First, I'm hesitant about writing too much about this, because the emotions are still raw and upsetting for the victims, and I care about them too much to want to risk causing them more pain. But I'm also a compulsive over-sharer with a weak will, and while I'm determined to exercise restraint (something I seldom exercise--my restraint muscle is atrophied to the point that a two year old is more restrained than I am), there are some things I simply must write down.
Can't help myself.
So. A little background. Not sure how Greg met John but he met him not long after we moved from the Upper West Side to Inwood, a rather traumatic move for me because I loved being in our old neighborhood and was very unhappy over moving so far uptown. If the move from AL to the UWS of Manhattan was like going to a new state (literally!), the move from the UWS to Inwood seemed like moving to a foreign country. My relationship with Greg was showing the strain and we were fighting a good deal.
Greg, being a gamer, did what gamers do: he searched the neighborhood for fellow gamers, found John, and joined a weekly gaming group hosted in John's near-by apartment. Tensions between Greg and me eased a bit since Greg now had Something to Do once a week, and friends to do it with.
After his first night at the game, Greg returned, excited. He told me about the new people he'd met, the events of the game, described John's apartment ("And his girlfriend, Kristen, just lets him host these things," he said with a bit of reproach since I usually vetoed any attempt he might make at hosting his own gaming events), then capped off his story with this: "They have the most adorable mini-Dachshund named Murphy! He spent the entire night up in my face."
Which didn't sound terribly appealing to me but G was glowing so I knew it'd been a nice experience for him.
When we got Waffles, one of the first things we did was call John and Kristen, arrange a play-date, and rushed across to Isham Park to introduce Waf to Murphy. The dynamic between the two dogs was immediately evident: Murphy, three years older than Waf, hated Waf because our dog was too bouncy, too erratic, too nose-up-the-butt; Waf loved Murph, wanted Murph's approval and attention. Also, he wanted Murph's toys and snacks.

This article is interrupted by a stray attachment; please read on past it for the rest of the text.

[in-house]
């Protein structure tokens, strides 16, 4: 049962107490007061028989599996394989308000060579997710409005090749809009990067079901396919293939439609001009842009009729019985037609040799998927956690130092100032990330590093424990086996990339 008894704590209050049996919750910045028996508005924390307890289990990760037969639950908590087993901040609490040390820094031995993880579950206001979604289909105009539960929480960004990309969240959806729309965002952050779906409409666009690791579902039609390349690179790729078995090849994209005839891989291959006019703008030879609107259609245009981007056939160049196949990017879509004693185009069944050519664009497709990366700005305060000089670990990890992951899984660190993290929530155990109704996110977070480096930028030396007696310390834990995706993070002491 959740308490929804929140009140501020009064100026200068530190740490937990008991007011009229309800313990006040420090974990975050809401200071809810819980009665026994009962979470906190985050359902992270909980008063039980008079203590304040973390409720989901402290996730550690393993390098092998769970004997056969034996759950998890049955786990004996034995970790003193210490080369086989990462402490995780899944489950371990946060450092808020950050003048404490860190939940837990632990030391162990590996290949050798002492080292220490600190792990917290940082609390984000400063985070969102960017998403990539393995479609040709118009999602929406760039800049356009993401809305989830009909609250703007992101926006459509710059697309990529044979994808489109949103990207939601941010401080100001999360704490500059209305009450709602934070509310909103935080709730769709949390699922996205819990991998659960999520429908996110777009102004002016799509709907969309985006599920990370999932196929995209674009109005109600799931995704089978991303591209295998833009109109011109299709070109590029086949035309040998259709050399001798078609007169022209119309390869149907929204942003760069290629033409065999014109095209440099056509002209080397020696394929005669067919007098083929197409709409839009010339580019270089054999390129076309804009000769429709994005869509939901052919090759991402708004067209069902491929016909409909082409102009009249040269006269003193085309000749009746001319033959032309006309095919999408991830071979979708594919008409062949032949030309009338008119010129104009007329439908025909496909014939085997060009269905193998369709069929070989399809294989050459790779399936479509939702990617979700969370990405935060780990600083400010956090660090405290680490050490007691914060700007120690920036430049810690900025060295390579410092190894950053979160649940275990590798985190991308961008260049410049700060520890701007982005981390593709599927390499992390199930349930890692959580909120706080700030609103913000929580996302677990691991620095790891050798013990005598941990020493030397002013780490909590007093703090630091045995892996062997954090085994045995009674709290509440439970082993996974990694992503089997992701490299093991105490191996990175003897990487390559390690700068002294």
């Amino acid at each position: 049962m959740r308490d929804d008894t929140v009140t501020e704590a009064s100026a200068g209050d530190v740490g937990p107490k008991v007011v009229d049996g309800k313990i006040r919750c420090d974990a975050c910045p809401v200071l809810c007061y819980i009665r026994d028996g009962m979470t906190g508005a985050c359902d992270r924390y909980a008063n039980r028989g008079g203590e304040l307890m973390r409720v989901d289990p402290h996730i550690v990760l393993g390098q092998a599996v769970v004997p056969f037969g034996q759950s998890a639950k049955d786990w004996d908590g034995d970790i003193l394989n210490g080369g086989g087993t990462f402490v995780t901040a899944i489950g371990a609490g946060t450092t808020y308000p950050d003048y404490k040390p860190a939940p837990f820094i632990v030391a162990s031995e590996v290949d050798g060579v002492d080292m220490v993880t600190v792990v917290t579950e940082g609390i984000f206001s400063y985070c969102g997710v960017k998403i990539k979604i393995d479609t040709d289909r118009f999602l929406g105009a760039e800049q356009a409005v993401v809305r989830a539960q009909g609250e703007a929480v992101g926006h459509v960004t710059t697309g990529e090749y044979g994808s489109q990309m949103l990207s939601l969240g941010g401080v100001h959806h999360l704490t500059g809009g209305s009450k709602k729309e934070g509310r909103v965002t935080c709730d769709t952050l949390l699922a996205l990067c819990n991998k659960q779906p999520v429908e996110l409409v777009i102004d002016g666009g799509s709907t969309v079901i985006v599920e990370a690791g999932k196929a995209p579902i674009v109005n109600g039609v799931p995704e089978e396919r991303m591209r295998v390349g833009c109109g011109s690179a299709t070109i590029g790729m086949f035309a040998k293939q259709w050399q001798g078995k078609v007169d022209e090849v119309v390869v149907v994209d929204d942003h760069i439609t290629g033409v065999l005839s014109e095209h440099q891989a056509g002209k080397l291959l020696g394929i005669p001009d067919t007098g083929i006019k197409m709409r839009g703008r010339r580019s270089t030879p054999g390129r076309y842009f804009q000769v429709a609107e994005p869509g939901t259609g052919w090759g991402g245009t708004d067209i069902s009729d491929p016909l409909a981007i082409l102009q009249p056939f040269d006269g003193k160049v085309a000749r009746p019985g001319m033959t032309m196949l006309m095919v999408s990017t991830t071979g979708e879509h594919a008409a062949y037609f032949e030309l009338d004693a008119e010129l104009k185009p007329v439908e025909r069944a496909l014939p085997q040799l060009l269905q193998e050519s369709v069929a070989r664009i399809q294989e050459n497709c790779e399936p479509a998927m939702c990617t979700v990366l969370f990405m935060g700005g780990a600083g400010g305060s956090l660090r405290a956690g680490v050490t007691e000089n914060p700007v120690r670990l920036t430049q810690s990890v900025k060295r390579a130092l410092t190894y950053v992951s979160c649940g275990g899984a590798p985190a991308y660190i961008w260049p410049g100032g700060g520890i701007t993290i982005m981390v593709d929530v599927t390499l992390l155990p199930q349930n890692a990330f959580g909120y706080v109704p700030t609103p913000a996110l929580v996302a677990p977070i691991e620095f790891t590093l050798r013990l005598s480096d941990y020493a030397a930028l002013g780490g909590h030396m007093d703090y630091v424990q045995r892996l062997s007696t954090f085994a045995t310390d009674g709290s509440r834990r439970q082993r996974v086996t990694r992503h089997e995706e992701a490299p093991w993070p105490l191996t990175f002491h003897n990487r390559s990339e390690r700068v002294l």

For the past year and a half, Waf and Murph spent a lot of time together. Greg would meet up with John for walks in the park, leisurely strolls around the neighborhood, or else take Waf to the apartment to hang and play games and watch movies. And on my walks with Waf, he and I would encounter John and Kristen and Murphy, and spend time chatting while Waf tormented grumpy Murph.
It was cute. Waf would freak out whenever he saw Murph. His tail would have epileptic seizures, his feet would do that Jennifer Beals Flashdance running in place thing (sans leg-warmers) and he'd whine excitedly. Murph would cower behind Kristen or John, preparing for the Luftewaffles bombardment.
The day of the fire. It happened around 7:30AM. Greg and I were totally unaware of the tragedy occurring a few blocks away--I don't even think we heard the sirens. We were both in bed, preparing for the shock of our alarm clock to force us out of bed and start the day. Neither of us were asleep, but we weren't quite awake either.
Waffles was at my calf-level, also not quite asleep, not quite awake.
A quick note here about my belief in the paranormal and the psychic, and the note is I'm not a believer. Certainly there are things we can't readily explain. Certainly it'd be hubris to say we know all there is to know, or can discover all there is to learn. I don't go for this sort of thing, usually, but as Greg and I lay in bed, in the thin state between sleep and wakefulness, just as the fire was wounding the lives of our friends not far away, a strange thing happened.
Waffles began whining.
Waffles is a pretty quiet dog most of the time. He barks at strange noises, but he seldom makes a sound when routine is involved. Sleeping in bed with us is routine for him, even if it's half-assed sleep. And both G and I were awake enough to be aware of him--we weren't rolling over onto his tail, say, or twitching in our sleep and kicking him in the head. Both of us were inert, breathing lightly, eyes partly opened and staring at the clock anticipating the dreadful screeching of the alarm.
Once a dog attacked Waf. Bit his neck, drew blood. Even then, he didn't whine with as much insistence, such sharp fear as he whined last Thursday morning. His whining scared both Greg and me. We sat up immediately and reached down to where he was buried beneath the comforter. Greg checked him over. Both of us looked for wounds. We pressed his stomach, thinking perhaps he'd swallowed something obstructing his tract, we inspected his paws for splinters. Nothing.
Waffles whined. A deep, sorrowful sound from deep in his throat.
Again, not one of 'those' people. But. Yup. There's no denying that it happened at the same time Murphy was going thru his terrible, final ordeal, and there's no denying that dogs share special bonds humans are just beginning to understand. If Waf were the type of dog to vocalize constantly, I'd write it off as coincidence, but he simply isn't a vocal dog.
Greg, btw, was stunned that I suggested to him Waf sensed Murphy's experience. When I mentioned it to him that night--not long after learning the horrible story--Greg said, "Wow. That doesn't sound like you at all." And it doesn't. But there it is.
Inappropriate sharing, incomprehensible ramblings, uncalled-for hostility: yup, it's a blog.
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